Véronique wanted to respond to her vocation to serve the Lord, but was refused by all the communities she approached because she has Down syndrome. Canon Law and monastic rules do not provide for the admission of people with mental disabilities to religious life. It took Line and Véronique 14 years to get the statutes of this special community, with its own original style, recognized

Gradual recognition by the Church
Line and Véronique began their community of two in 1985 in a small apartment, a council house. Later, another girl with Down syndrome joined them. In 1990, they asked the future Cardinal and Archbishop of Tours, Jean Honoré (1920-2013), to recognize them as a public association of lay faithful. It was the support of Cardinal Honoré, who defended their case in Rome, which allowed this small community to be recognized.

In 1995, the growing number of “associates” obliged the Little Sisters to move. They settled in Le Blanc, a town of 6,500 inhabitants in the Diocese of Bourges. Pierre Plateau (1924-2018), Archbishop of this diocese in central France, welcomed them warmly. His intervention helped make further progress for them in Rome, with a view to obtaining the status of a contemplative religious institute. This they obtained in 1999.

“Plateau was really a father to our community”, says Mother Line, “he was very close to people with Down syndrome”. The sisters gradually developed the priory and the chapel and in 2011 obtained the definitive recognition of their statutes, thanks to the intervention of Archbishop Armand Maillard, who added his support to the community, considering it a source of life and joy in the area.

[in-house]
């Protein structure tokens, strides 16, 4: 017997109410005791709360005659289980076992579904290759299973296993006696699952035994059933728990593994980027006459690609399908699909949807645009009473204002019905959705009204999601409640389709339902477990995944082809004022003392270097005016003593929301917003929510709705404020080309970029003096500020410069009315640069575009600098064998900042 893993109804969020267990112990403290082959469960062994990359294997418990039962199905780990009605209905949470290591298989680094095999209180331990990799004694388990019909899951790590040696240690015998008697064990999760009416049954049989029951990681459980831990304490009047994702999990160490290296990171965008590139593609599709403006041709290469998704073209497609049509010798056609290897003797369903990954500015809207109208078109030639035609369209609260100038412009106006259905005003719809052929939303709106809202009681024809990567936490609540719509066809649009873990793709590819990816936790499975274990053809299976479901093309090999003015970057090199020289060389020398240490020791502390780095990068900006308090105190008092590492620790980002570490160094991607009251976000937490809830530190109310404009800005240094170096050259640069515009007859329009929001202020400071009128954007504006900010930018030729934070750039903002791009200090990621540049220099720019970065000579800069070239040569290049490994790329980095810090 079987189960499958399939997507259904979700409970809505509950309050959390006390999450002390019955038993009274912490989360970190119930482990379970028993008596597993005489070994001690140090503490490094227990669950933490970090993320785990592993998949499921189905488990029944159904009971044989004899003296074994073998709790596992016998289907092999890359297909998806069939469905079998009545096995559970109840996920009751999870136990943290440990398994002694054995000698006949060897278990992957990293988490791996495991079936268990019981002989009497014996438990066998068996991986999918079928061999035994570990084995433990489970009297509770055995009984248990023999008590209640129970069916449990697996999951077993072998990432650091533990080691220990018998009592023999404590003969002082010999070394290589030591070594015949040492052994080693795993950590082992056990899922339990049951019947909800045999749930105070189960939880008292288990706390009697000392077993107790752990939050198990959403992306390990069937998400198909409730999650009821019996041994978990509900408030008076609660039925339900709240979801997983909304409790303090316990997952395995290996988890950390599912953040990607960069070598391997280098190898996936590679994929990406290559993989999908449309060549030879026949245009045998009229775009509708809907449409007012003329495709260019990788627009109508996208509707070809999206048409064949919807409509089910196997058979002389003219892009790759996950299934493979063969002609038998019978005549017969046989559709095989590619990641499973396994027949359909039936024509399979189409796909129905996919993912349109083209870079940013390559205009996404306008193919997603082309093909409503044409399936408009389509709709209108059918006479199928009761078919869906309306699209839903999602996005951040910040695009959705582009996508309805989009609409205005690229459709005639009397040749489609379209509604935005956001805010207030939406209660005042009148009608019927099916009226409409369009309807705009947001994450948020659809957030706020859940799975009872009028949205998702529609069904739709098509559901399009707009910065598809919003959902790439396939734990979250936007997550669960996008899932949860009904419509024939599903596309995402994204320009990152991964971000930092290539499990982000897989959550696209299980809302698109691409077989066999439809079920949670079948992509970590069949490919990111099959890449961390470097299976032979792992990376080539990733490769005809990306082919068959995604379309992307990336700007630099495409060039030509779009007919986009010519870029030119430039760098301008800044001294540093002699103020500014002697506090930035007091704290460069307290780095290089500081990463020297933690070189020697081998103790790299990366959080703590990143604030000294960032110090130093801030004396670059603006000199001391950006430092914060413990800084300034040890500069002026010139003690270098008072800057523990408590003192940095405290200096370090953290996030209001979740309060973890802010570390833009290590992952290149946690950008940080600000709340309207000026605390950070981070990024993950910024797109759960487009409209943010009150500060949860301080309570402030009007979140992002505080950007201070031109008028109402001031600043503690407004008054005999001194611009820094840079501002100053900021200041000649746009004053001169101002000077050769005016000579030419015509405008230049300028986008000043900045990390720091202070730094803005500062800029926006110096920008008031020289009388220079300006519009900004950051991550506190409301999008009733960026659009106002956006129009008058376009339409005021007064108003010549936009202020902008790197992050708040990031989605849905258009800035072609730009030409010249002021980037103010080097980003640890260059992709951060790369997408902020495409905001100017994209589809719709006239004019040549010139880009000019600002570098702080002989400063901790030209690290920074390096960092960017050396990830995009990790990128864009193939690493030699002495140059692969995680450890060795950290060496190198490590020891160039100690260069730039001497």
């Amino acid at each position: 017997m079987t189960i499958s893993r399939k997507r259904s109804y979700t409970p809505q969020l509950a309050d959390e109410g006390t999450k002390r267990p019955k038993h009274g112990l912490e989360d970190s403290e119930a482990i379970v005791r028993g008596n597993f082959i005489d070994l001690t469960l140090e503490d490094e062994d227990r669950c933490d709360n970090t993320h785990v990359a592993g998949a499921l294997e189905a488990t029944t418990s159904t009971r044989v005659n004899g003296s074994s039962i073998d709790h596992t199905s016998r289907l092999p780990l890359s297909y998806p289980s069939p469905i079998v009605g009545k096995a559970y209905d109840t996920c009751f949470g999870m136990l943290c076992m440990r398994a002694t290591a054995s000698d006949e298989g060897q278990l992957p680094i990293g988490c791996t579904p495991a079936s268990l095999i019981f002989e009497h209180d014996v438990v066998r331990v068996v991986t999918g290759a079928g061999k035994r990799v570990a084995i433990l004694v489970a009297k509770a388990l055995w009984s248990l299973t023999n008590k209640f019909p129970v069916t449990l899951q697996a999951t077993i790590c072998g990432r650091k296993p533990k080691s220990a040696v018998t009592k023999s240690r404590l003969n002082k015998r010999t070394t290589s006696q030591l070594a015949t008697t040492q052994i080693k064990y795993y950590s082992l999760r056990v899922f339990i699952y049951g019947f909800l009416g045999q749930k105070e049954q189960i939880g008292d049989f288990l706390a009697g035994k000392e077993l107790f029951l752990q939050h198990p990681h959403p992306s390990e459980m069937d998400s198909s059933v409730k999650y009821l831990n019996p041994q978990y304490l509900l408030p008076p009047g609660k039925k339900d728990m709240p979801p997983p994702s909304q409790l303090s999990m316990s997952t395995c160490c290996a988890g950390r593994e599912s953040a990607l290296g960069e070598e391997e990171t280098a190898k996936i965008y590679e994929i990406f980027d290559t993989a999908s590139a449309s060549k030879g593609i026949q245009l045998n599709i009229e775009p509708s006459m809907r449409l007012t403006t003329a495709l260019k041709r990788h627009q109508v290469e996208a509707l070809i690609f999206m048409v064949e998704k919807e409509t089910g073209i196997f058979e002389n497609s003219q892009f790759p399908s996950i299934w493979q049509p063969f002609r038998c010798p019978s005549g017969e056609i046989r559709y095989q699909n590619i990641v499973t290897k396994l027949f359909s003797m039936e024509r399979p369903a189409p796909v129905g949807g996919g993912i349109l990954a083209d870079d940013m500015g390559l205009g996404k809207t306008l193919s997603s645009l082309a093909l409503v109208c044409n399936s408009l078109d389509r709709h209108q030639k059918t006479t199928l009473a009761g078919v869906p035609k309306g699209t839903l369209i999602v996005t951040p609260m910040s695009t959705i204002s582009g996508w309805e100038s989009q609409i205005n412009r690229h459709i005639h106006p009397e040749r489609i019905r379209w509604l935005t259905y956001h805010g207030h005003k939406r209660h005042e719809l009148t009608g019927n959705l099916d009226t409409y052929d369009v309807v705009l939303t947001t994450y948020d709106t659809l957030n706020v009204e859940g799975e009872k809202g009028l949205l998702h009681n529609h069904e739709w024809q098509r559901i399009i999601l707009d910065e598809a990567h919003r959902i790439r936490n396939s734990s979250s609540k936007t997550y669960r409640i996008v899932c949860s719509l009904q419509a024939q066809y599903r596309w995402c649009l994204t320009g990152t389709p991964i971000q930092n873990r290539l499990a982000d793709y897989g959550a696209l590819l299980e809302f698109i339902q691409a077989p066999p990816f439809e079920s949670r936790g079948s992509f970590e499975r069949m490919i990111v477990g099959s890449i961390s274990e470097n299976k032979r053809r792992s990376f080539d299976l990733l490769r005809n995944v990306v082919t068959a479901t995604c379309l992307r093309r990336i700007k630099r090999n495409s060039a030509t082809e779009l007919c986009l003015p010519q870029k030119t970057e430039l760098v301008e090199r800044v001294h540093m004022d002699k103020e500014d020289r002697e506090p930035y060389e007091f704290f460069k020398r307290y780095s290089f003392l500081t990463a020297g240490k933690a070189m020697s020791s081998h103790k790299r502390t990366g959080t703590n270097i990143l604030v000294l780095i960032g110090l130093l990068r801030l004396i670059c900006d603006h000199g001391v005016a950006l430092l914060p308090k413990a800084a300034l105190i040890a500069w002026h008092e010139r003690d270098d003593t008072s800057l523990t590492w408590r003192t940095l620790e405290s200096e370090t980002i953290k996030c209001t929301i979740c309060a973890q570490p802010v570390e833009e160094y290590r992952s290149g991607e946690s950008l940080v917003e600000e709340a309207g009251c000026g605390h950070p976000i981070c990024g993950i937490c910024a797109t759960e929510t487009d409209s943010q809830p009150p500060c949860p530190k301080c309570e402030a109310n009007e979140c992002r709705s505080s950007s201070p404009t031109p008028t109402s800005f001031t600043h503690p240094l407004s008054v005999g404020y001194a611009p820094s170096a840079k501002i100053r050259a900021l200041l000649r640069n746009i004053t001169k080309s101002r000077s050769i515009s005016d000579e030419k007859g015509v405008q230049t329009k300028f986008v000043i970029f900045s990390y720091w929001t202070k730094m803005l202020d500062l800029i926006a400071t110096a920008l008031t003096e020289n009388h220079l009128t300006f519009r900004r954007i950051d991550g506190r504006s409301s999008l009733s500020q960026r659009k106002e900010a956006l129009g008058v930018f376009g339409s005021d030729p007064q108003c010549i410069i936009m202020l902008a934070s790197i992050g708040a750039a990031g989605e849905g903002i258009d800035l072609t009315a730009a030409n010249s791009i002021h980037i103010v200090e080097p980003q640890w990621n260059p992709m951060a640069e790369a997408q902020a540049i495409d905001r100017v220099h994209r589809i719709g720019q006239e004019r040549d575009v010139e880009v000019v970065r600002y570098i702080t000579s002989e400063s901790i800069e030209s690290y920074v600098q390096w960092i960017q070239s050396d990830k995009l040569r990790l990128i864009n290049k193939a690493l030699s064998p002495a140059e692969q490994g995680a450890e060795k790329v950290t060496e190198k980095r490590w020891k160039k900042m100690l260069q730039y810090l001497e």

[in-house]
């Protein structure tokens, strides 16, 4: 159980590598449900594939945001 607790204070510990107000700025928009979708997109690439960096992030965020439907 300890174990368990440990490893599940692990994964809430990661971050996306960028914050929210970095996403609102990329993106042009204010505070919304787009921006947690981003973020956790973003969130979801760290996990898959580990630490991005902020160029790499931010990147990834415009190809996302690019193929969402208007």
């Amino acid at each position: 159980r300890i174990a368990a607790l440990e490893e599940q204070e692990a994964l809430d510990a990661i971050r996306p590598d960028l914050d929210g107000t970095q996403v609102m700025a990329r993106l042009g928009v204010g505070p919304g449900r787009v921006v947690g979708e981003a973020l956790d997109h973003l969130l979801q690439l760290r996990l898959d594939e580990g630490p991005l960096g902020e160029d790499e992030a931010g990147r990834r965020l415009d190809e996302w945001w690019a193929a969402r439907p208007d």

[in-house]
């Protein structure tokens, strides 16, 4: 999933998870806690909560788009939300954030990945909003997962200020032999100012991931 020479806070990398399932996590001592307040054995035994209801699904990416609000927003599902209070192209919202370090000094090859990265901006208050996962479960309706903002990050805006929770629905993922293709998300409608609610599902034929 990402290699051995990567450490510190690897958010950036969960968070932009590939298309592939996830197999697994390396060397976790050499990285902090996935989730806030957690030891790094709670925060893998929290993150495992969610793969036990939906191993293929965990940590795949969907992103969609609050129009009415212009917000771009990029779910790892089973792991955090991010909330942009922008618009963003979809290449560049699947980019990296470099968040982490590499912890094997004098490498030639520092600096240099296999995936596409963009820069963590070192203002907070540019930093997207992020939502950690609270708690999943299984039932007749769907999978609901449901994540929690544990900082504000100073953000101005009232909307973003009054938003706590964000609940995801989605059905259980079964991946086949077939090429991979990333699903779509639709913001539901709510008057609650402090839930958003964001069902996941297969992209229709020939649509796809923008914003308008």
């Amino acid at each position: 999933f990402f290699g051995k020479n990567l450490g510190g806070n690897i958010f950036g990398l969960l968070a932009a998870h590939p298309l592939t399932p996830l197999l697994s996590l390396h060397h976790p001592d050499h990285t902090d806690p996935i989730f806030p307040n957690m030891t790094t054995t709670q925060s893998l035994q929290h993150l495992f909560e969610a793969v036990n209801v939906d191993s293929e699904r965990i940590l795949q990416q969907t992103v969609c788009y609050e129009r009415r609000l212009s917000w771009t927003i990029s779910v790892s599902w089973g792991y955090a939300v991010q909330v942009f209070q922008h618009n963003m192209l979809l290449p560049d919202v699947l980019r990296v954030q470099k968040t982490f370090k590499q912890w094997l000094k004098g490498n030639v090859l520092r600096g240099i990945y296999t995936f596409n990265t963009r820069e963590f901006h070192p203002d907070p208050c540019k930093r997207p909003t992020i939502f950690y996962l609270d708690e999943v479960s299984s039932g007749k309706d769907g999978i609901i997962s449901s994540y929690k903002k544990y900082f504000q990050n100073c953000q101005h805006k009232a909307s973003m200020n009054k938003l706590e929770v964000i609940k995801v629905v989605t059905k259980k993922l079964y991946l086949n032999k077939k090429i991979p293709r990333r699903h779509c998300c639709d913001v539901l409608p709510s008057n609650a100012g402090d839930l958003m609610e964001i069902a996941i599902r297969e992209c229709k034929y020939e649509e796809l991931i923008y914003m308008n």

A community of life
There are currently 10 Little Sisters Disciples of the Lamb: eight of them have Down syndrome. The community hopes to welcome more sisters, as those with Down syndrome need assistance and support. Even though, according to Mother Line, they are mostly independent “because the contemplative life allows them to live at their own pace. For people with Down syndrome, changes are difficult, but when life is very regular they manage well,” she says.

That regular lifestyle unfolds in daily functions and tasks. Holy Mass is celebrated every Tuesday in the chapel, and the various activities include weaving and pottery workshops and, most recently, the creation of a garden of medicinal plants. Ultimately, this extraordinary vocation is expressed in the ordinary things of life, in the humility of service, following the “little path” revealed by Saint Teresa of Lisieux, whose spirituality is the source of their inspiration.

“34 years have passed since I heard the call of Jesus”, says Sr Véronique. “I have tried to know Jesus by reading the Bible and the Gospel. I was born with a disability called Down syndrome. I am happy. I love Life. I pray, but I am sad for the children with Down syndrome who will not feel this same joy of living. For those who felt called to live, like Saint Teresa, the vocation to love, the journey was long but her patience and her faith gave their fruits. Jesus made me grow in His love”.